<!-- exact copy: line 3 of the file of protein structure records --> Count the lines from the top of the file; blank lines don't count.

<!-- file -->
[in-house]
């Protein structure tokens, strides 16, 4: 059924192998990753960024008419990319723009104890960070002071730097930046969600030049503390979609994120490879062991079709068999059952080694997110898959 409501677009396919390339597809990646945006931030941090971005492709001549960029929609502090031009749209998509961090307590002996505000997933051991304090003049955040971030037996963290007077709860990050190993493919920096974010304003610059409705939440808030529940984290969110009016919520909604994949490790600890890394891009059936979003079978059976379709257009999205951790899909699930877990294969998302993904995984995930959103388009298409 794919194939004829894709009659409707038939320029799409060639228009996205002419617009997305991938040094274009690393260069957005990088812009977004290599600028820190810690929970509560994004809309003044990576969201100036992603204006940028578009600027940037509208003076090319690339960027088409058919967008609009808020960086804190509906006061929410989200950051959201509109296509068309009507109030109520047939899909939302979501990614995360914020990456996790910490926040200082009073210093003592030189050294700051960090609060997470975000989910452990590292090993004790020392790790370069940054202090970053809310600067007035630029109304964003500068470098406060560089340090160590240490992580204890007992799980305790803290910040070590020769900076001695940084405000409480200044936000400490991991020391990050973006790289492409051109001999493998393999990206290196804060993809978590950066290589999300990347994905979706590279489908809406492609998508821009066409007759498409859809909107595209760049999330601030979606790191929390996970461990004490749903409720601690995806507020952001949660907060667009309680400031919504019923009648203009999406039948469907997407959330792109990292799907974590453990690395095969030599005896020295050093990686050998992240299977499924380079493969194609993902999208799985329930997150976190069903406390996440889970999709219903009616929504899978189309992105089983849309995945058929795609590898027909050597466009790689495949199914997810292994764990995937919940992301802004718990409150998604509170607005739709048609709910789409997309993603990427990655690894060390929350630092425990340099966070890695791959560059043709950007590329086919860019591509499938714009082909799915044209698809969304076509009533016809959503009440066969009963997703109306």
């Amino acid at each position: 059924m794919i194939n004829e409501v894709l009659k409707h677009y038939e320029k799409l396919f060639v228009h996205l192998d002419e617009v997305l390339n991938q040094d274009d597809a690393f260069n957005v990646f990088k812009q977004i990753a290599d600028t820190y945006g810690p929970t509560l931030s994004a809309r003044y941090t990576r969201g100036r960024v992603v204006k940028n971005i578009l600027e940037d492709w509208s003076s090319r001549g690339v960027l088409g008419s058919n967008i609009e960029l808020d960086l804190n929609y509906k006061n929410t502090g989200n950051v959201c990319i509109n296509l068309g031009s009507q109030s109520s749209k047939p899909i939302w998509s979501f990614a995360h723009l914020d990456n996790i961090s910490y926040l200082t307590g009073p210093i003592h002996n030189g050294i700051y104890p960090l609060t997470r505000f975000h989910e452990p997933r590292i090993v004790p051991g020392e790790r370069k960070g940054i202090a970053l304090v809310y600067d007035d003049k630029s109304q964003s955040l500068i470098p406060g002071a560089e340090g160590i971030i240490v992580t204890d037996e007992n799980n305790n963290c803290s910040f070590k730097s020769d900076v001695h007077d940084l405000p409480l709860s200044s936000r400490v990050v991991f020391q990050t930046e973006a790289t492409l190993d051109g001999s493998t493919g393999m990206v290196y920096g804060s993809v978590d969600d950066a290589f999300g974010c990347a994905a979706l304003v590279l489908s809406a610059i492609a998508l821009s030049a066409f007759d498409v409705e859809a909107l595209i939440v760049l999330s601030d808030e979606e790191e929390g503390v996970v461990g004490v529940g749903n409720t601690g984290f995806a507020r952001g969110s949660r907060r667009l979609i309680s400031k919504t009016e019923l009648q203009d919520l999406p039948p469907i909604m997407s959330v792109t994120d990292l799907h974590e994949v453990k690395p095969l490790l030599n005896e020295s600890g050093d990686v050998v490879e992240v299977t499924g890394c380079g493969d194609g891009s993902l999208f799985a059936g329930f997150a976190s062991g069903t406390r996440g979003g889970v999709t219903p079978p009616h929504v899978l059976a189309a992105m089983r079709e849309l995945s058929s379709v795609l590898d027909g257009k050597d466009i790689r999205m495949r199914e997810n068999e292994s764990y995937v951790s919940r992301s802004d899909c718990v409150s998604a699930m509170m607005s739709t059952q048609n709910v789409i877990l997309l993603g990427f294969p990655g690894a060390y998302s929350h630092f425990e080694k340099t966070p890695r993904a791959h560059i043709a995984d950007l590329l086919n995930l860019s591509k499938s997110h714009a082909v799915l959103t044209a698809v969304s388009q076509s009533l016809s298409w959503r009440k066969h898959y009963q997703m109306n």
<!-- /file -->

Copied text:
């Amino acid at each position: 059924m794919i194939n004829e409501v894709l009659k409707h677009y038939e320029k799409l396919f060639v228009h996205l192998d002419e617009v997305l390339n991938q040094d274009d597809a690393f260069n957005v990646f990088k812009q977004i990753a290599d600028t820190y945006g810690p929970t509560l931030s994004a809309r003044y941090t990576r969201g100036r960024v992603v204006k940028n971005i578009l600027e940037d492709w509208s003076s090319r001549g690339v960027l088409g008419s058919n967008i609009e960029l808020d960086l804190n929609y509906k006061n929410t502090g989200n950051v959201c990319i509109n296509l068309g031009s009507q109030s109520s749209k047939p899909i939302w998509s979501f990614a995360h723009l914020d990456n996790i961090s910490y926040l200082t307590g009073p210093i003592h002996n030189g050294i700051y104890p960090l609060t997470r505000f975000h989910e452990p997933r590292i090993v004790p051991g020392e790790r370069k960070g940054i202090a970053l304090v809310y600067d007035d003049k630029s109304q964003s955040l500068i470098p406060g002071a560089e340090g160590i971030i240490v992580t204890d037996e007992n799980n305790n963290c803290s910040f070590k730097s020769d900076v001695h007077d940084l405000p409480l709860s200044s936000r400490v990050v991991f020391q990050t930046e973006a790289t492409l190993d051109g001999s493998t493919g393999m990206v290196y920096g804060s993809v978590d969600d950066a290589f999300g974010c990347a994905a979706l304003v590279l489908s809406a610059i492609a998508l821009s030049a066409f007759d498409v409705e859809a909107l595209i939440v760049l999330s601030d808030e979606e790191e929390g503390v996970v461990g004490v529940g749903n409720t601690g984290f995806a507020r952001g969110s949660r907060r667009l979609i309680s400031k919504t009016e019923l009648q203009d919520l999406p039948p469907i909604m997407s959330v792109t994120d990292l799907h974590e994949v453990k690395p095969l490790l030599n005896e020295s600890g050093d990686v050998v490879e992240v299977t499924g890394c380079g493969d194609g891009s993902l999208f799985a059936g329930f997150a976190s062991g069903t406390r996440g979003g889970v999709t219903p079978p009616h929504v899978l059976a189309a992105m089983r079709e849309l995945s058929s379709v795609l590898d027909g257009k050597d466009i790689r999205m495949r199914e997810n068999e292994s764990y995937v951790s919940r992301s802004d899909c718990v409150s998604a699930m509170m607005s739709t059952q048609n709910v789409i877990l997309l993603g990427f294969p990655g690894a060390y998302s929350h630092f425990e080694k340099t966070p890695r993904a791959h560059i043709a995984d950007l590329l086919n995930l860019s591509k499938s997110h714009a082909v799915l959103t044209a698809v969304s388009q076509s009533l016809s298409w959503r009440k066969h898959y009963q997703m109306n």